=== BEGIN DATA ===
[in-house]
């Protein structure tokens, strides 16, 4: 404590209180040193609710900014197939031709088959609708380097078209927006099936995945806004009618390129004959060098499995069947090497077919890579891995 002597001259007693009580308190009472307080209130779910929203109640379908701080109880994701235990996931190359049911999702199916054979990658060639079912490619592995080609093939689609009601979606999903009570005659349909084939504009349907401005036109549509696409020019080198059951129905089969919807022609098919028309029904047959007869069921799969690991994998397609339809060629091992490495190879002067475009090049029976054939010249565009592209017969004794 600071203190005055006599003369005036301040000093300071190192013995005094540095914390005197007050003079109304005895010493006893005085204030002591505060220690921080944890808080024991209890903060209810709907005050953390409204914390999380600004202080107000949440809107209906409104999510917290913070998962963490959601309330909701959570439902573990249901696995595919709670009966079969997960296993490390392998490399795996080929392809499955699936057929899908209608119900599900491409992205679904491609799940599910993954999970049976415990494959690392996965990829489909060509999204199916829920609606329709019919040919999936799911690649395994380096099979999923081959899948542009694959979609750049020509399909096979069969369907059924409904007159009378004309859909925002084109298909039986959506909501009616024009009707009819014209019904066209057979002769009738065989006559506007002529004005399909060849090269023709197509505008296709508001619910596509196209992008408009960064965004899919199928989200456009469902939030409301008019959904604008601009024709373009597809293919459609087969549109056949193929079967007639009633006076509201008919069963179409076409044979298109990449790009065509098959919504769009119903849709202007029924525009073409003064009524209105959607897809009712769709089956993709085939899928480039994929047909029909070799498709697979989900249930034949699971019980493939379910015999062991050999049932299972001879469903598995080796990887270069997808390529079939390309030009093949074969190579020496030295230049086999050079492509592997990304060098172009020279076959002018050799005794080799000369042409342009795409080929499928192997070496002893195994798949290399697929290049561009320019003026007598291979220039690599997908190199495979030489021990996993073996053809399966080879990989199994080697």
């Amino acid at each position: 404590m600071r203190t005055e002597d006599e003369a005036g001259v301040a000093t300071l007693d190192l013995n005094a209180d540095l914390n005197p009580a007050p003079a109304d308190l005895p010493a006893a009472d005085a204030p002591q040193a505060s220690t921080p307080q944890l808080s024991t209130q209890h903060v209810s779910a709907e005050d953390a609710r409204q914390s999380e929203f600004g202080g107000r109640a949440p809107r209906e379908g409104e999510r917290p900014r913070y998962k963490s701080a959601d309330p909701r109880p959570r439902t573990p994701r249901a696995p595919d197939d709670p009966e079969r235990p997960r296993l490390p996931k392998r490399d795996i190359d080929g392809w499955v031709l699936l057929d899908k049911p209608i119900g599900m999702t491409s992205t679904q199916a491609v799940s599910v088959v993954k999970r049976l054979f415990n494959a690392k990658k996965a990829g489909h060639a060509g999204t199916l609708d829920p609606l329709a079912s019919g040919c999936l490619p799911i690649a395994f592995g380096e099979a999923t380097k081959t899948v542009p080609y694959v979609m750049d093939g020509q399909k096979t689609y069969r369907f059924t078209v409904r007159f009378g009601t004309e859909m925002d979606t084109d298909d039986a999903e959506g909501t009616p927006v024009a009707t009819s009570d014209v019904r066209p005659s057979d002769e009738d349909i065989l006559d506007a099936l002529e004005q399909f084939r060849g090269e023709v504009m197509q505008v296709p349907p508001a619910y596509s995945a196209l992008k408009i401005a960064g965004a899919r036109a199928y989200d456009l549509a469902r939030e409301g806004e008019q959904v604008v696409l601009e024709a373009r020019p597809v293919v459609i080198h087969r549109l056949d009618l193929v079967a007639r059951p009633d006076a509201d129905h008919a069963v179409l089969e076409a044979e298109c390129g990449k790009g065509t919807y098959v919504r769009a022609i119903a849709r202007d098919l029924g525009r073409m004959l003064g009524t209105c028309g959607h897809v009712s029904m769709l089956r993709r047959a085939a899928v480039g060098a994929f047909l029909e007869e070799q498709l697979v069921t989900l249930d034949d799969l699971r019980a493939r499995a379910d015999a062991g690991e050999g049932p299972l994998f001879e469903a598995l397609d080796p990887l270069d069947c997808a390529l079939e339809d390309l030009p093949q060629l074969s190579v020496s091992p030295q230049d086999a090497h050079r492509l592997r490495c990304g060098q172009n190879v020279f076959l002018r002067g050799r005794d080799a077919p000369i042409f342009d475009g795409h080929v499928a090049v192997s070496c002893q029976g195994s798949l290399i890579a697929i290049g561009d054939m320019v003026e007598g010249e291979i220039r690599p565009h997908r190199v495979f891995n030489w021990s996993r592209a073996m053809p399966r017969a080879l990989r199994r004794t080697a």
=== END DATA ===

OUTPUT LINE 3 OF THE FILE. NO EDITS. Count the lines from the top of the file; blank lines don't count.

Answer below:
């Amino acid at each position: 404590m600071r203190t005055e002597d006599e003369a005036g001259v301040a000093t300071l007693d190192l013995n005094a209180d540095l914390n005197p009580a007050p003079a109304d308190l005895p010493a006893a009472d005085a204030p002591q040193a505060s220690t921080p307080q944890l808080s024991t209130q209890h903060v209810s779910a709907e005050d953390a609710r409204q914390s999380e929203f600004g202080g107000r109640a949440p809107r209906e379908g409104e999510r917290p900014r913070y998962k963490s701080a959601d309330p909701r109880p959570r439902t573990p994701r249901a696995p595919d197939d709670p009966e079969r235990p997960r296993l490390p996931k392998r490399d795996i190359d080929g392809w499955v031709l699936l057929d899908k049911p209608i119900g599900m999702t491409s992205t679904q199916a491609v799940s599910v088959v993954k999970r049976l054979f415990n494959a690392k990658k996965a990829g489909h060639a060509g999204t199916l609708d829920p609606l329709a079912s019919g040919c999936l490619p799911i690649a395994f592995g380096e099979a999923t380097k081959t899948v542009p080609y694959v979609m750049d093939g020509q399909k096979t689609y069969r369907f059924t078209v409904r007159f009378g009601t004309e859909m925002d979606t084109d298909d039986a999903e959506g909501t009616p927006v024009a009707t009819s009570d014209v019904r066209p005659s057979d002769e009738d349909i065989l006559d506007a099936l002529e004005q399909f084939r060849g090269e023709v504009m197509q505008v296709p349907p508001a619910y596509s995945a196209l992008k408009i401005a960064g965004a899919r036109a199928y989200d456009l549509a469902r939030e409301g806004e008019q959904v604008v696409l601009e024709a373009r020019p597809v293919v459609i080198h087969r549109l056949d009618l193929v079967a007639r059951p009633d006076a509201d129905h008919a069963v179409l089969e076409a044979e298109c390129g990449k790009g065509t919807y098959v919504r769009a022609i119903a849709r202007d098919l029924g525009r073409m004959l003064g009524t209105c028309g959607h897809v009712s029904m769709l089956r993709r047959a085939a899928v480039g060098a994929f047909l029909e007869e070799q498709l697979v069921t989900l249930d034949d799969l699971r019980a493939r499995a379910d015999a062991g690991e050999g049932p299972l994998f001879e469903a598995l397609d080796p990887l270069d069947c997808a390529l079939e339809d390309l030009p093949q060629l074969s190579v020496s091992p030295q230049d086999a090497h050079r492509l592997r490495c990304g060098q172009n190879v020279f076959l002018r002067g050799r005794d080799a077919p000369i042409f342009d475009g795409h080929v499928a090049v192997s070496c002893q029976g195994s798949l290399i890579a697929i290049g561009d054939m320019v003026e007598g010249e291979i220039r690599p565009h997908r190199v495979f891995n030489w021990s996993r592209a073996m053809p399966r017969a080879l990989r199994r004794t080697a």